Review: Ghost Quartet (Eclipse Theatre Company / Crow’s Theatre)

Photo of Beau Dixon and Kira Guloien in Ghost Quartet by Dahlia Katz

Beautiful and little spooky, Ghost Quartet makes a prefect Halloween month treat

Ghost Quartet, a hipster-inflected song cycle by Dave Malloy, is described as being “about love, death, and whiskey.” As you enter Eclipse Theatre’s grotto-like space at Streetcar Crowsnest, whiskey shots are on sale, and a thick haze hangs in the air.

With reality sufficiently altered, you’re then treated to a puzzle of a story that’s cyclical, freewheeling and a bit scattershot, mixing together the tales of Rose Red and her sister Pearl White, Scheherazade and the One Thousand and One Nights (with references to Thelonious Monk), The Fall of the House of Usher, and a modern fable about a tragedy that befalls a woman waiting for a subway train. Characters weave in and out in a dream-like dance, and the world bends at its seams. It’s a spellbinding and spooky evening of song, perfect for Halloween month.

Malloy’s music, inspired by a wide variety of music, from folk to gospel to bebop to English murder ballad, is lovely, surprising, and propulsive. The four performers, Beau Dixon, Hailey Gillis, Kira Guloien, and Andrew Penner, all playing instruments and singing, never let the energy or focus wane; their enthusiasm for the material is infectious. Everyone’s voice is a treat, with Guloein’s high float and Gillis’ brassier belt the particular standouts. Penner, as music director, did a lot of the instrumental heavy lifting, but shone in his solo as The Astronomer. I wanted to hear more of his voice. An a capella quartet near the end of the show was pure bliss.

Lyrics are more variable, running the gamut from profound observations about the past self as a ghost that may no longer have time for you, and the need to forgive this ghost and move on, to the occasionally jarring or pedestrian: “Guess I messed up/Guess I made a bad call” sings a character, presumably about her choice to murder a family member. Some pieces contain gleeful, welcome humour, including the delightful lyrics of “Any Kind of Dead Person” and the ode to four different kinds of whiskeys.

As the drinking seemed to be fairly constant, I wanted it to have more to do with the main story or theme, or have some sort of effect on the characters. Though the narrative was non-linear, all of them seemed to remain crisp and polished throughout, even as things came undone.

The lighting design deserves a special mention as the fifth star of the show; Patrick Lavender has created beautiful effects with haze and strobe, electric blue light and strings of tiny white bulbs. At times, one actress begins to resemble an animation, and another fades into ghostly profile. Bottles hung from chain-vines glow ethereally, small parts of the set illuminate on cue, and constellations fade in and out overhead. It all creates a gorgeous, fantastical space, an impression confirmed by the shabby-chic set (also Lavender) that intrigues with detail, down to the colours of the moss on the floor, and that seems pulled out of time. As my guest observed, it effectively straddles the line between cozy and creepy.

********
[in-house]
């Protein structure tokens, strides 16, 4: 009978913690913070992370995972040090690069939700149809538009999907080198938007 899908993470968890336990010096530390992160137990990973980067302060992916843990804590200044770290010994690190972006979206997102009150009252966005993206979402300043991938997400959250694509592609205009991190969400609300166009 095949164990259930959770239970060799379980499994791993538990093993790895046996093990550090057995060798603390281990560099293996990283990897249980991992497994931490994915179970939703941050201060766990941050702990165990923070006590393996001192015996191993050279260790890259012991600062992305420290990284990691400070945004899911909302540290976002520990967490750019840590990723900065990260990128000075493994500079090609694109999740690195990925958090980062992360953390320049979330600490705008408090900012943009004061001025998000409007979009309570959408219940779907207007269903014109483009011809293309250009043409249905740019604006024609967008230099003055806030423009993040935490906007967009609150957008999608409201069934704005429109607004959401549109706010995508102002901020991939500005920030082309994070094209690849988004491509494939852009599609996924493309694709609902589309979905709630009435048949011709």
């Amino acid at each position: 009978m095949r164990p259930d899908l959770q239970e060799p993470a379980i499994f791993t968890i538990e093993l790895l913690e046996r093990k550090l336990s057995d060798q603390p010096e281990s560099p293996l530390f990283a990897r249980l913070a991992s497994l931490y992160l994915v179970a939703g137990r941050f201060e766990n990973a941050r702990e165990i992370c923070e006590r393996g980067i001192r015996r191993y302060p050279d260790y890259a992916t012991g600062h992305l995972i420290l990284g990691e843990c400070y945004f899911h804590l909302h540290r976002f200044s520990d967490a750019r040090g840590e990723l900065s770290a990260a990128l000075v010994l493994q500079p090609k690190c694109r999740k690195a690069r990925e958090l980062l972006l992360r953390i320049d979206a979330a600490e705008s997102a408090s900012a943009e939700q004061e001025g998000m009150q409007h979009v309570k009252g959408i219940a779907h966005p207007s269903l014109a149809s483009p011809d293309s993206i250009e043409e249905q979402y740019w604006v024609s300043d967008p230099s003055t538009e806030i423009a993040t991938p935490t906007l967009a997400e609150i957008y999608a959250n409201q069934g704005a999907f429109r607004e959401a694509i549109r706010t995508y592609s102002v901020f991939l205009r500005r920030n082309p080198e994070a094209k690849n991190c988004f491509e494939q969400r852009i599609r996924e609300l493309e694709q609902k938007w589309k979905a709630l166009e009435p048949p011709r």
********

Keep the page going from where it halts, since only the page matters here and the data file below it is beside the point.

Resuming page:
The show impressively creates a genuinely unsettling vibe, often due to these design effects. Guloien’s high notes merge with the instrumentation to make something that sounds simultaneously human and inhuman, and the dead-eyed flash of a camera catches a character stuck in a silent scream. The story of the subway train, returned to again and again, has a terrifying forward motion and inevitability to it, and the judicious use of toy instruments carries a ring of lost innocence.

The performances were fantastic, the music beautiful, the set stunning. And yet, I found myself watching the piece as if it were a particularly well-crafted museum display, reserved and preserved as if it were itself a ghost. The convoluted storyline is interesting, but also a bit self-important, and I longed for the heightened emotional connection that the music, but not the characters, demanded. Perhaps this is just a hazard of the song cycle medium, caught between the realms of concert and musical theatre. Perhaps I should have partaken in the whiskey.

Despite my emotional reservations, I would enthusiastically recommend Ghost Quartet. It’s a unique piece of theatre, beautifully designed and performed, and it will probably send at least a few shivers down your spine.


  • Ghost Quartet plays at the Streetcar Crowsnest Scotiabank Community Studio (345 Carlaw) until November 3, 2019.
  • Shows run at 8:00PM Tuesday-Saturday, with 2:30PM matinees Wednesday, Saturday and Sunday. (No show Tuesday, October 22nd)
  • Tickets are $27-47 and can be purchased online or by calling (647) 341-7390 ext. 1010.
  • The show includes mature content and the use of hazer, and runs 100 minutes without intermission.

Photo of Beau Dixon and Kira Guloien by Dahlia Katz

One thought on “Review: Ghost Quartet (Eclipse Theatre Company / Crow’s Theatre)”

  1. Excellent performers but the material left me cold. I would have liked to see them perform something of greater quality commensurate with their talents.

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